*the current interpreter only works in Python 2.7.x



PowerShell is open-sourced and available on Linux in addition to the usual Windows flavors.

Marked this as Community Wiki as I don't have a Linux environment with which to actually test, so I can't vet the actual installation steps.


Visual C++, Visual C#, Visual F#, Visual BASIC

Download the Express versions of Visual Studio for Windows Desktop here: http://www.visualstudio.com/en-us/downloads.

On Linux/Mac, install .NET Core or Mono.

This can also do SQL server, HTML, and XAML. It can profile Python, but I don't think it can edit it.



You can either use the Online Interpreter, currently hosted on GitHub via: https://tehflamintaco.github.io/Reverse-Programmer-Notation/RProgN.html

Alternatively, you can download the standalone Lua Implementation from: https://github.com/TehFlaminTaco/Reverse-Programmer-Notation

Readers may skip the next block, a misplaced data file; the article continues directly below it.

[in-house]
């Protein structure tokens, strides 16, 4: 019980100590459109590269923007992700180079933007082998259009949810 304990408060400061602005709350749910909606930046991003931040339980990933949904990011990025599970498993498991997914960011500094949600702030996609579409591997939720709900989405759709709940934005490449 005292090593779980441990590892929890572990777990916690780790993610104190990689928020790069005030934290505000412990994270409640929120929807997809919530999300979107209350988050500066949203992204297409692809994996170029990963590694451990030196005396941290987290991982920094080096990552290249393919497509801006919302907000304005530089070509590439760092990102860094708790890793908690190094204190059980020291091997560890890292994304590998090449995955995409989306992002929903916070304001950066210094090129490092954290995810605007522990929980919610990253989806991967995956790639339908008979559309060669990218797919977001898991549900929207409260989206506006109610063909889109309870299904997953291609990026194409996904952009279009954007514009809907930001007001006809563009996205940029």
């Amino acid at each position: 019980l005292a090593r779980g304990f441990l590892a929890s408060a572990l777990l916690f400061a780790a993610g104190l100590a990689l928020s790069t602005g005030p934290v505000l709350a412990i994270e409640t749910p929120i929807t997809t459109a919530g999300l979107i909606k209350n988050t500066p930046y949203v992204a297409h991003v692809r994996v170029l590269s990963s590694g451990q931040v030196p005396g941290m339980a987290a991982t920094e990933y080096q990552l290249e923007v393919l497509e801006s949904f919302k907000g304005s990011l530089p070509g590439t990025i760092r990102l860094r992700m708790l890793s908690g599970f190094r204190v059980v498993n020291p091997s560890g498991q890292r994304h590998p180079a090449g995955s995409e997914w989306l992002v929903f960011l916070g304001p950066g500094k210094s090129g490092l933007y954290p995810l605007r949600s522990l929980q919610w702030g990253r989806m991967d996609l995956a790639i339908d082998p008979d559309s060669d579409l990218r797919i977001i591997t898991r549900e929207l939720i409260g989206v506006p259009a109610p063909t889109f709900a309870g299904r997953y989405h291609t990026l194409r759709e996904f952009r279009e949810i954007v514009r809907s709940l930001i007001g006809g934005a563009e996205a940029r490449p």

After doing so, you can run it via the command line using: lua main.lua code.rpn <Inputs

Note, the Offline Interpreter requires Lua 5.3, yet the Online Interpreter should function identically as the master branch, as it essential runs a Lua VM, and loads the code from the Master.



AutoHotkey is an open source Turing complete scripting language that can be compiled. It's often used to remap keys, automate batch boring jobs, or cheat in video games. It's similar to AutoIt but much less strict, allowing both a C-like syntax or natural language, see the Documentation.


  1. Download, available on windows only.
  2. Save as .ahk and it can be run through the exe or dll.
  3. If you want to compile the script; run ./Compiler/Ahk2Exe.exe